World War Poetry Posters

Kitchener, from: 'Your country needs you' advertisement in London Opinion, Vol. XLII No.546, 5 September 1914. British Library.
Kitchener, from: ‘Your country needs you’ advertisement in London Opinion, Vol. XLII No.546, 5 September 1914. British Library.

The following links are for the 1st and 4th Hour British Literature classes, but anyone should feel free to follow them to education (or emptiness).  It may be said that no retelling can ever truly capture the horrors and mindset of warfare.  But artists and authors have to try – sometimes only poetry or paint can communicate the senses and worst fears made real.

WNB#1/2 URLs:

World War Pictures hosts a variety of visual media pertaining to the conflicts: http://www.world-war-pictures.com/

The British Library, again, gives us great multimedia and perspectives on our class content.  The first link, on propaganda, should be used to answer prompt 13.  The second link is extra reading, if you are looking for more perspective on the poems for your posters.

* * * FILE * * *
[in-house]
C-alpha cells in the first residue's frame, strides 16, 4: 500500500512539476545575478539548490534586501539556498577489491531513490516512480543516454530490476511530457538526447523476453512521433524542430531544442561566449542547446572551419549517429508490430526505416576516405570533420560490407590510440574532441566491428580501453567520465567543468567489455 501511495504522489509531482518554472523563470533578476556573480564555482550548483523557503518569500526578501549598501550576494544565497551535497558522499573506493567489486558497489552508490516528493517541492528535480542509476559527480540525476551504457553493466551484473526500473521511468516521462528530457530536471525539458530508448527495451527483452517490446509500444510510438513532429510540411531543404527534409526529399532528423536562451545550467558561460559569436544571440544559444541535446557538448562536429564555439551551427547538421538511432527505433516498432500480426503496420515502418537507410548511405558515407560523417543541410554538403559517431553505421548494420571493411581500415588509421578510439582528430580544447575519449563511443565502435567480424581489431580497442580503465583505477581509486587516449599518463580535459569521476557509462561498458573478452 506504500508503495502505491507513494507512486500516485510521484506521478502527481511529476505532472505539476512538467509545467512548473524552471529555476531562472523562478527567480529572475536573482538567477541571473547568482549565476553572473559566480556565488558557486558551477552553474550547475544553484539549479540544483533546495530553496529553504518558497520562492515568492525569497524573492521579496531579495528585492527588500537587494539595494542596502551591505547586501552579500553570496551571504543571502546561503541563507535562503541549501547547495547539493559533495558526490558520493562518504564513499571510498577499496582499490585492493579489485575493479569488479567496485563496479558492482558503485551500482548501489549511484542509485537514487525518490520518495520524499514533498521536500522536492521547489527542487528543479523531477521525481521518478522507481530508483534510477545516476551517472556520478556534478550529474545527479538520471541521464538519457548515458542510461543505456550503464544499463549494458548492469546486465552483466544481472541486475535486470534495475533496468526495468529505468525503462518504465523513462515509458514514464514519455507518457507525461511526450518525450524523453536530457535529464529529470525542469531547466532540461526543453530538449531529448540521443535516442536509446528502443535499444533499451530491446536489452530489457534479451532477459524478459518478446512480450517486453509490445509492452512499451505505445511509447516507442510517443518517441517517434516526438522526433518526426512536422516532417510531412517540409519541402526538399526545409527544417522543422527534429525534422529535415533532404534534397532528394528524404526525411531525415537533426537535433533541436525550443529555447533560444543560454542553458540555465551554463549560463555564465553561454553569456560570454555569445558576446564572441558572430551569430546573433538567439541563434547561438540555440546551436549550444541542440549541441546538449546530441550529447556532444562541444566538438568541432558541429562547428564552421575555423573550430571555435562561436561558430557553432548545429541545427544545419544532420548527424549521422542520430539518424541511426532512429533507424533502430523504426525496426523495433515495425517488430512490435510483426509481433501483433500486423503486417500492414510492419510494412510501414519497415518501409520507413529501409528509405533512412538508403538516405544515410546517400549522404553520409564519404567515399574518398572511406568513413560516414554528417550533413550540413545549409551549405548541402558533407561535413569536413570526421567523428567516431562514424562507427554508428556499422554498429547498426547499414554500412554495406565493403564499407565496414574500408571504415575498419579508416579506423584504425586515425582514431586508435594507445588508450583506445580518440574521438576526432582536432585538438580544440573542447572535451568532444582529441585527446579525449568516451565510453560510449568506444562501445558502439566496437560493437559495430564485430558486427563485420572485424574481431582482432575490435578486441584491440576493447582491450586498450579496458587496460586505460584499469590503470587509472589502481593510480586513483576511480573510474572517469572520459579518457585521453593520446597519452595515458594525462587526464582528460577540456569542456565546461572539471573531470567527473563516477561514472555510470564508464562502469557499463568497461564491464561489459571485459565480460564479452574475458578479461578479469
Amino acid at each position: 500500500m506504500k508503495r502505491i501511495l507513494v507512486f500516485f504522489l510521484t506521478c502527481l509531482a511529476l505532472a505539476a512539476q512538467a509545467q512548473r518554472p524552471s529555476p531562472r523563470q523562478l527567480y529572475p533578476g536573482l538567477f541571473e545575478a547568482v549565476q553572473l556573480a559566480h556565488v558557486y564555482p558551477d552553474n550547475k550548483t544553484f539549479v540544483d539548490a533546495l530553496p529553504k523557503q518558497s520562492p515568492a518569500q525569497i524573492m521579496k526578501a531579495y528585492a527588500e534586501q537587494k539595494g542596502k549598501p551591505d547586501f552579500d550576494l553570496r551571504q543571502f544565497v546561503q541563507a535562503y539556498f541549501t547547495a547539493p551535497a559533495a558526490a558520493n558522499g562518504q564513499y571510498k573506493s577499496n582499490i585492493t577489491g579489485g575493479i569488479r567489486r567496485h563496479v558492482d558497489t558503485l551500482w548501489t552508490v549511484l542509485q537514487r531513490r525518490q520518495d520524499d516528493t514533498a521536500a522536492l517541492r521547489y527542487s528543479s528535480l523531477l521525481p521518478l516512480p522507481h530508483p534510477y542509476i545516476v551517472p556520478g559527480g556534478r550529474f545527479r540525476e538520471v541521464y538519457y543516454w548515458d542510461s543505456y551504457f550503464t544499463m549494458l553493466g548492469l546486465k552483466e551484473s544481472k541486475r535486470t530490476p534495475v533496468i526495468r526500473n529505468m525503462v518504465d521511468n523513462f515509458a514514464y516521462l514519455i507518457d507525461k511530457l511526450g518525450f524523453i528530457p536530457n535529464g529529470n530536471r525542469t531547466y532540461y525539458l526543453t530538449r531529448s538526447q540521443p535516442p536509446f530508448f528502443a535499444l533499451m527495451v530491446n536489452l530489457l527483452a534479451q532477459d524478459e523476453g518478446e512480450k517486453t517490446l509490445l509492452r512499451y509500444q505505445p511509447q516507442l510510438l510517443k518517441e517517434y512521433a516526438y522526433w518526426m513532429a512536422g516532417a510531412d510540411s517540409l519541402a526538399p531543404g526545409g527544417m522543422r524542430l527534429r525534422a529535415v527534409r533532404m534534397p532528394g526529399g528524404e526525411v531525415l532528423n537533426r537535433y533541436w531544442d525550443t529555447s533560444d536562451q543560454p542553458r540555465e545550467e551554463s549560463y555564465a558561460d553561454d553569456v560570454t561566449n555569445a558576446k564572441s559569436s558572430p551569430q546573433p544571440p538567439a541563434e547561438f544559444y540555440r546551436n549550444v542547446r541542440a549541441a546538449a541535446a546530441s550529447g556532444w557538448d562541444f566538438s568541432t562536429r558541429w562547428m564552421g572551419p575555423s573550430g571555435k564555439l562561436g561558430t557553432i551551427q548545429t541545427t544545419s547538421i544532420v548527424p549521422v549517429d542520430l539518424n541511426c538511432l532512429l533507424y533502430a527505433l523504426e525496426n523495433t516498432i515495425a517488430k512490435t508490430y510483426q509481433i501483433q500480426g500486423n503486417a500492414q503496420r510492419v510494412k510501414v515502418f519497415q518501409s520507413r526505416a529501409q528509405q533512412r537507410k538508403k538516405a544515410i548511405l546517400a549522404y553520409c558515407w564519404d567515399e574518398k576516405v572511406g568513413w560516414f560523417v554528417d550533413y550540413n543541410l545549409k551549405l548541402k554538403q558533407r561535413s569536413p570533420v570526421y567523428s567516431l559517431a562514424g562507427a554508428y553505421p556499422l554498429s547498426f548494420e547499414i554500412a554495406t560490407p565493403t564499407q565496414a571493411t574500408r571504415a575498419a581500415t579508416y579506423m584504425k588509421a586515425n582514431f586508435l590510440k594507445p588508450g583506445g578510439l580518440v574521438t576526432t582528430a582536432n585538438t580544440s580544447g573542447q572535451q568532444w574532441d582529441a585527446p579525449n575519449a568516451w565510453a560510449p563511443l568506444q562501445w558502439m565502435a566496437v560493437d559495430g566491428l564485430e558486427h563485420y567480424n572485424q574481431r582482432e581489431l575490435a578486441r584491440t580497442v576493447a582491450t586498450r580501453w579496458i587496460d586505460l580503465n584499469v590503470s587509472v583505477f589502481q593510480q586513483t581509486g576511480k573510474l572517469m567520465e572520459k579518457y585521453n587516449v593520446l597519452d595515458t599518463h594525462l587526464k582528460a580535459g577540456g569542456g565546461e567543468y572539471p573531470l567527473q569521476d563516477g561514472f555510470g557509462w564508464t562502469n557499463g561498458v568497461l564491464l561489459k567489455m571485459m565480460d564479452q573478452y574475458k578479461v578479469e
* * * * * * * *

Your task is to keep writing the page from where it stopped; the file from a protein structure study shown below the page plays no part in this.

http://www.bl.uk/world-war-one/themes/propaganda

http://www.bl.uk/world-war-one/articles/reframing-first-world-war-poetry 

If you are curious, you could also follow-up with two perspectives on the ubiquity of the “Keep Calm and Carry On” slogan, by Dr. Henry Irving and Owen Hatherley, respectively.

The US National Archives has a YouTube playlist of war films from 100 years ago:

Finally (because why not), here is a trench game from the UK’s National Archives.

Hurrah for the Scarlet and the Blue, and may we never again find ourselves in a war to end all wars.

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